Hello mayors! We’ve noticed there have been a lot of questions about how public transit works under the hood, so today I’m going to lift that hood.
Let’s look at a city with a simple streetcar loop going through it. There are a few stops and a depot, and some cars are going from stop to stop, picking people up and dropping them off.
Now let’s look at the pathing data for the “pick up” destination. This destination becomes available to the streetcars when Sims are waiting to be picked up at a stop.
The numbers with “<- X ->” represent how many people are waiting at stops on that particular road segment, while the other numbers represent the distance to the destination minus the number of people waiting.
Going clockwise and starting from the top left, you can see there are 10 people waiting, then 15, then 5, then 1, then 48, then 21.
When a streetcar leaves the depot, it’s going to make a left turn, as there’s less “work” to get to the 21 people who need to be picked up, since the stop is very close and the 48 people who are waiting on the right are too far comparatively.
If there was a situation where 300 people were waiting at the first stop to the right of the depot, and only one was waiting on the left, then the streetcars would make a right turn as they exit every time until everyone in the crowded stop is picked up. Then the next streetcar would make a left turn to pick up that one person.
There are a couple of obvious issues with this approach though:
- If there are 300 Sims waiting for the streetcar on the other side of the loop for example, they may have to wait a long time for the vehicles to make their way. To remedy this problem, we’re looking into make crowded stops “high priority pick-up” destinations that transit vehicles will go to first.
- Another problem is that, well, all the vehicles that are in the same area and want to go to the same destination type will all follow the same path, resulting in clumping and general traffic problems. We’re looking into various ways to improve the situation so traffic will spread out better.
You can also see that the data regarding streetcar destinations is only populated on the avenue with streetcar tracks. Regular roads are not part of the calculation (it says “inf” for “infinite” in the picture.)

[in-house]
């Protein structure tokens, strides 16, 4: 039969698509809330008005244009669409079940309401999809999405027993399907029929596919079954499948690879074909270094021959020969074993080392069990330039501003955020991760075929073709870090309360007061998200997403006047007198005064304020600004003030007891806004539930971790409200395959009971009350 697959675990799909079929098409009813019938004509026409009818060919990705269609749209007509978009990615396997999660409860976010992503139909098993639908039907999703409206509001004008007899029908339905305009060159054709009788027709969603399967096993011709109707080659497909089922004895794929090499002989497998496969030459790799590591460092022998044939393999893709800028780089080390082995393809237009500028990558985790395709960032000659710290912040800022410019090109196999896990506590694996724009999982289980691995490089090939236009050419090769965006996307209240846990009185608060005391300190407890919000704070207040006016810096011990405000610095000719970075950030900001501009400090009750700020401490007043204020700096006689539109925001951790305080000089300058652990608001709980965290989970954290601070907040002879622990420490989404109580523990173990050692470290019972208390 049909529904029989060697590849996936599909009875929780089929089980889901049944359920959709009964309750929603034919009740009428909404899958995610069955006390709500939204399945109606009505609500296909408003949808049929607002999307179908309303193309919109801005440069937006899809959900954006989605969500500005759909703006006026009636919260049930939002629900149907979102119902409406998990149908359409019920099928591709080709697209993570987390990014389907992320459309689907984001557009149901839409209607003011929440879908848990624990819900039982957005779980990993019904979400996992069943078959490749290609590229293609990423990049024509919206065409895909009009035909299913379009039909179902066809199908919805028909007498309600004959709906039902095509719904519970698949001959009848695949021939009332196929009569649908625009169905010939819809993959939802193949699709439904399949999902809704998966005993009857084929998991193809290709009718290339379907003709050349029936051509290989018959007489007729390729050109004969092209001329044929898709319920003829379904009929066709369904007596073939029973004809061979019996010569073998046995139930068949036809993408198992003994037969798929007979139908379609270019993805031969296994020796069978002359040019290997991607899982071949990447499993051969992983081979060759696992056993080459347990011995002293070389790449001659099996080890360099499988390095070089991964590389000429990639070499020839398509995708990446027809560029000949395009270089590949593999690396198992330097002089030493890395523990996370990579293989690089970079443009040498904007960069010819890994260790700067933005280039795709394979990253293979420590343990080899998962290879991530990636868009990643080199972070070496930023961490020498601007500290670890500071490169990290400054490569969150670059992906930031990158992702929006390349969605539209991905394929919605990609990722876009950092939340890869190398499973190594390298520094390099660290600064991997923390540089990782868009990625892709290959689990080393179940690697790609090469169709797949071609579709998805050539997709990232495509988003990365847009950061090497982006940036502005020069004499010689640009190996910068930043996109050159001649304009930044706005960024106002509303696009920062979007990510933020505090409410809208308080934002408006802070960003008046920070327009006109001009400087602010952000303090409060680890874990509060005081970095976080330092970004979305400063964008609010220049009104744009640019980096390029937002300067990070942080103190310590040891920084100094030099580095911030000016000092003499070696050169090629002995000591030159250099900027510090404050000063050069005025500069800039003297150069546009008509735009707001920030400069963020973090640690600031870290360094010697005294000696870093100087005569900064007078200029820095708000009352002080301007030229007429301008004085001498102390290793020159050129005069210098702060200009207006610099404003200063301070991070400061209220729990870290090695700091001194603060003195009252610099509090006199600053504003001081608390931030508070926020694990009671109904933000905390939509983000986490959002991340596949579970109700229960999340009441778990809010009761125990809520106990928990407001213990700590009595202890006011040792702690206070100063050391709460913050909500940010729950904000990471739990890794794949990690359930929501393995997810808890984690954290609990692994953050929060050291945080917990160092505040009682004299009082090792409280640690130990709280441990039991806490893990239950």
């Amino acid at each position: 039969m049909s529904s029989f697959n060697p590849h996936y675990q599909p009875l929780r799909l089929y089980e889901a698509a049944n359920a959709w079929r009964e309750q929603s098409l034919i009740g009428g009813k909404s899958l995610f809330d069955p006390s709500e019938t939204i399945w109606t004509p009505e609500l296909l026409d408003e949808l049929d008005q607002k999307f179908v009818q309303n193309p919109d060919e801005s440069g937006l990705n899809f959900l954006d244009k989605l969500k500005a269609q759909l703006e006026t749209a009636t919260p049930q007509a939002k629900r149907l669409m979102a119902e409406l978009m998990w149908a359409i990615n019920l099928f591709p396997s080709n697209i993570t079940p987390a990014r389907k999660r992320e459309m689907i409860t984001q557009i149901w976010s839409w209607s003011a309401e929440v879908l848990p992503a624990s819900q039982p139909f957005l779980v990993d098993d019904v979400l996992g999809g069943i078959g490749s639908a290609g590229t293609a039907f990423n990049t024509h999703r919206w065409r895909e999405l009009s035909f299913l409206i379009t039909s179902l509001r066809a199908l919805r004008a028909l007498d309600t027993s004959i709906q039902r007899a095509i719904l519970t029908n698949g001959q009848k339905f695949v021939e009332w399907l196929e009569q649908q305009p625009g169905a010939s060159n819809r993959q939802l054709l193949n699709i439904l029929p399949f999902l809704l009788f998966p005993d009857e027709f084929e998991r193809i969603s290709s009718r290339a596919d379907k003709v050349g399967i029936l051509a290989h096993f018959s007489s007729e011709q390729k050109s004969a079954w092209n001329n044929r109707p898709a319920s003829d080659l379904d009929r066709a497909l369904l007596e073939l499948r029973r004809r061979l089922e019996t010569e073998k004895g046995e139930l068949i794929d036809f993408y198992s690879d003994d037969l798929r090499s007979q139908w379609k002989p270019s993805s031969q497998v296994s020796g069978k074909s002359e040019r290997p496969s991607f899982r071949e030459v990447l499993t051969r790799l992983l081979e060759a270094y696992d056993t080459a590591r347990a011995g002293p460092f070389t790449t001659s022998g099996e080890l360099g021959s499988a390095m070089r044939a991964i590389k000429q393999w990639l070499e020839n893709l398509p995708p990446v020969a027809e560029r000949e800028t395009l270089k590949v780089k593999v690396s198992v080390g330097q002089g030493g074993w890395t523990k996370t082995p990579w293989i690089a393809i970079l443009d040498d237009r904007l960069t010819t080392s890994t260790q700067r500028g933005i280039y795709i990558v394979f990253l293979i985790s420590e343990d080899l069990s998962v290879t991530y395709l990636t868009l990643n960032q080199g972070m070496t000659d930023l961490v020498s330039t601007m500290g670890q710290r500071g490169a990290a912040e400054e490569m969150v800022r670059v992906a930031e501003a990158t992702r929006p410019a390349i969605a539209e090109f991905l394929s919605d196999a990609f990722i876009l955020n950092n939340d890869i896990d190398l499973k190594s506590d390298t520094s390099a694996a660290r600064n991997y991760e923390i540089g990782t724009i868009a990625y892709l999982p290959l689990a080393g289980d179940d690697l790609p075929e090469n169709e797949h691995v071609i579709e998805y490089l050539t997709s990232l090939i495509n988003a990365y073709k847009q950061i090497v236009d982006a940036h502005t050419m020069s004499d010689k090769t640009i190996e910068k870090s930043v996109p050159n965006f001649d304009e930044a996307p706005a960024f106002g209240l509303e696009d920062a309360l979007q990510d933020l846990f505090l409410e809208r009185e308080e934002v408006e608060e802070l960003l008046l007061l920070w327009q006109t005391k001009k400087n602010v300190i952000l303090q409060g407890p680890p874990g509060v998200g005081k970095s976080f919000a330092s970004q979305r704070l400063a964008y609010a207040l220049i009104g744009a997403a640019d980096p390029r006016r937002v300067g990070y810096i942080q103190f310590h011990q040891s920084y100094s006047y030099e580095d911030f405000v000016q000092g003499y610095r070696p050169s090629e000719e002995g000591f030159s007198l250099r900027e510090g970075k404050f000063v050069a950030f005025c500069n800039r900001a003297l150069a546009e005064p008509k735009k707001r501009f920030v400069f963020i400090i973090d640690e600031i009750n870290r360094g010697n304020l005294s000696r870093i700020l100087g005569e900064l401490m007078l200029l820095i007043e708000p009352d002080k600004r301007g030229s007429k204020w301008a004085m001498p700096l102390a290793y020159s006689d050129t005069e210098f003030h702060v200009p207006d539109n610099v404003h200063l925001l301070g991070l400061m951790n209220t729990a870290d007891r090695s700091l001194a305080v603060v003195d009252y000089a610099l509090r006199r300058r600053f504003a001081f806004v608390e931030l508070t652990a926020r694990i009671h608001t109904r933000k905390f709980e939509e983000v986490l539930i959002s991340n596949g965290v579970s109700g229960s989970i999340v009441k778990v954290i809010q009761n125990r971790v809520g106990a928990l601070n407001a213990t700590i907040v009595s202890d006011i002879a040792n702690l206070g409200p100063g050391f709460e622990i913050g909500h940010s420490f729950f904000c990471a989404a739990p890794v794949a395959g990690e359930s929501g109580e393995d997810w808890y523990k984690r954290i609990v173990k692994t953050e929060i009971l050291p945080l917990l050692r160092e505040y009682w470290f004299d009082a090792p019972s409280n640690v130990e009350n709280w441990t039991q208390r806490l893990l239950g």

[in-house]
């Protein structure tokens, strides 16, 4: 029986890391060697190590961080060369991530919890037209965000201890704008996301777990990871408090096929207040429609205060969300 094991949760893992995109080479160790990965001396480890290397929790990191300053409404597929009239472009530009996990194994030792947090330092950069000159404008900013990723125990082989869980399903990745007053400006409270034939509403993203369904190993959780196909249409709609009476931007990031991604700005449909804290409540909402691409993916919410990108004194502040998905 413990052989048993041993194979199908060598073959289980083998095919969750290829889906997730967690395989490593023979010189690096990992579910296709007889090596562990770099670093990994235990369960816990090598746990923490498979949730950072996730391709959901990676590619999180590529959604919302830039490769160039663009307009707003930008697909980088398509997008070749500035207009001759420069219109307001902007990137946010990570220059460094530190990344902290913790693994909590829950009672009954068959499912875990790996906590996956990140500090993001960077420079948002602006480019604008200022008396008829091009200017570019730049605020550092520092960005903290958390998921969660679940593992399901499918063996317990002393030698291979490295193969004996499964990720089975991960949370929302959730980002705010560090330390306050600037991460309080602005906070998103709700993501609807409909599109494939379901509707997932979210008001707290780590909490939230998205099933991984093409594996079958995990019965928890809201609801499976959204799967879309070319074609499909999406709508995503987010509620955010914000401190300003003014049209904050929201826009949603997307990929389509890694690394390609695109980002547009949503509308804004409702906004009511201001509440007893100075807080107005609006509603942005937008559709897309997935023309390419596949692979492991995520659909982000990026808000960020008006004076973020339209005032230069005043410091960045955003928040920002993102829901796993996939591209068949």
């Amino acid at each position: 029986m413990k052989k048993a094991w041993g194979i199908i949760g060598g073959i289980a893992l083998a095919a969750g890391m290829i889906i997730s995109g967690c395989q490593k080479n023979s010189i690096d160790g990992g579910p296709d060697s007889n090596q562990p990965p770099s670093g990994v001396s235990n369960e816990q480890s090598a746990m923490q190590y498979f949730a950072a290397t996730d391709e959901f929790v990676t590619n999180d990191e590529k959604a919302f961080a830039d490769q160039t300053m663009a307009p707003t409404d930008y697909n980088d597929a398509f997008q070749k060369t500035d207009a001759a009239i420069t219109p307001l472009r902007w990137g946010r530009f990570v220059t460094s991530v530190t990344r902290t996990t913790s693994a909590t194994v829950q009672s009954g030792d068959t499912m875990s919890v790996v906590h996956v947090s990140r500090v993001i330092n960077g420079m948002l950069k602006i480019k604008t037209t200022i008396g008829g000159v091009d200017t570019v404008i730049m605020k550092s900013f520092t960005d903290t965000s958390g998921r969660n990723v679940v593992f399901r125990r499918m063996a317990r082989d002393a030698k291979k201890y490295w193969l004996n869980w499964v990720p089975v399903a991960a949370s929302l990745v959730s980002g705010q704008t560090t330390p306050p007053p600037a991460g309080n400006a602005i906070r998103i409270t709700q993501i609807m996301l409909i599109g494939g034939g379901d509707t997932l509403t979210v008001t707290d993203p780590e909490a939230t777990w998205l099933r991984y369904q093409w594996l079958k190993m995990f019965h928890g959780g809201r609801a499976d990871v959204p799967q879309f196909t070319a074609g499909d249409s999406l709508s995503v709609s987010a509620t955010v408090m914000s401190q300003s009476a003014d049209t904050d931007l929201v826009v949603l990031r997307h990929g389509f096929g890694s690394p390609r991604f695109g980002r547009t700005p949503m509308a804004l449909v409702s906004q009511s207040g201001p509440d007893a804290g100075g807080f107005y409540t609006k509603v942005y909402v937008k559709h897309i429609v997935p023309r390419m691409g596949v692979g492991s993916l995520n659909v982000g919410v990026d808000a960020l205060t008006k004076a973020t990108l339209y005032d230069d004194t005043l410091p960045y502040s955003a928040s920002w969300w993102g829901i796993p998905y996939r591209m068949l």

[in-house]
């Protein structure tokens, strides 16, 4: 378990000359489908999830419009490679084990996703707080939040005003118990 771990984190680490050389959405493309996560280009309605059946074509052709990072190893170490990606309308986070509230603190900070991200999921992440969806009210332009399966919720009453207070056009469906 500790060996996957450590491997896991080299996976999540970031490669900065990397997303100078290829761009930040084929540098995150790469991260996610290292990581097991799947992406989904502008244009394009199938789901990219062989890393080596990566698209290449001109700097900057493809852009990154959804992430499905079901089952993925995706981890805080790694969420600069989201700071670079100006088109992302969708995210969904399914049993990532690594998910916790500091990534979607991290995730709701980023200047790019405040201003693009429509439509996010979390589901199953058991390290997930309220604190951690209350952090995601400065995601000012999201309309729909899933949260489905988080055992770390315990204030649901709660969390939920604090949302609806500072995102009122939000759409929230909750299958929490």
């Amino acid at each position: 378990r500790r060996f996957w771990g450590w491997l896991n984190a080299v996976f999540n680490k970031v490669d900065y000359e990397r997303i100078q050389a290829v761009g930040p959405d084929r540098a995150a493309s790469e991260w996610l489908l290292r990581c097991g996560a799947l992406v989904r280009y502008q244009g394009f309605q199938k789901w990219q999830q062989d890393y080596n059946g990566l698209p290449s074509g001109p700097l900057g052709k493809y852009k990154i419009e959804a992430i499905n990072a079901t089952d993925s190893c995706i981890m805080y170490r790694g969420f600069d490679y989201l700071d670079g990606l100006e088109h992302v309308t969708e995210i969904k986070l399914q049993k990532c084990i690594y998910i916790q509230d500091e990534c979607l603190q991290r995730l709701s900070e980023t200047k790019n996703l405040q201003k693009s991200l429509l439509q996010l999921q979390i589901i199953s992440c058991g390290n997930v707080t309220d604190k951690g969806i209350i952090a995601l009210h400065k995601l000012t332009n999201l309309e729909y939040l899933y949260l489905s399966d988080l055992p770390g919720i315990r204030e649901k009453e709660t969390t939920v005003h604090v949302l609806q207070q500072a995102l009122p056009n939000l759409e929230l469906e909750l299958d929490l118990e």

Now let’s talk about what happens when a streetcar makes a stop. First, we try to drop off as many people as possible, based on the type of destinations located near the stop (like workplaces, shopping, home, school, etc). Then we pick up people based on what types of destination are available near other streetcar stops. Finally, we decide where the streetcar should go next.
If there is still room in the streetcar, then there’s a 75 percent chance we’ll send it to pick up more passengers. That said, if there’s nobody needing to be picked up at any stop on the line, we’ll make the streetcar drop off passengers at the first “DropOffAtX” destination, based on where the passengers want to go.
And then if that destination is not available, we’ll make the streetcar go back to the garage. (Streetcars do not use the “Trade Pick Up” destination, that’s only for buses, ferries & other vehicles that can go to other cities to pick up commuters and tourists.)
In 25% of the cases if there’s still room in the streetcar, as opposed to 100% of the time if it’s full, we’ll send the vehicle straight to a “drop off” destination.
Finally, if the streetcar is empty, there’s a 25% chance that it will go to the closest next stop on the line, and a 75% chance it will attempt to pick up passengers. And if all the stops have been visited recently, or there is nobody waiting to be picked up, then it will go back to the depot.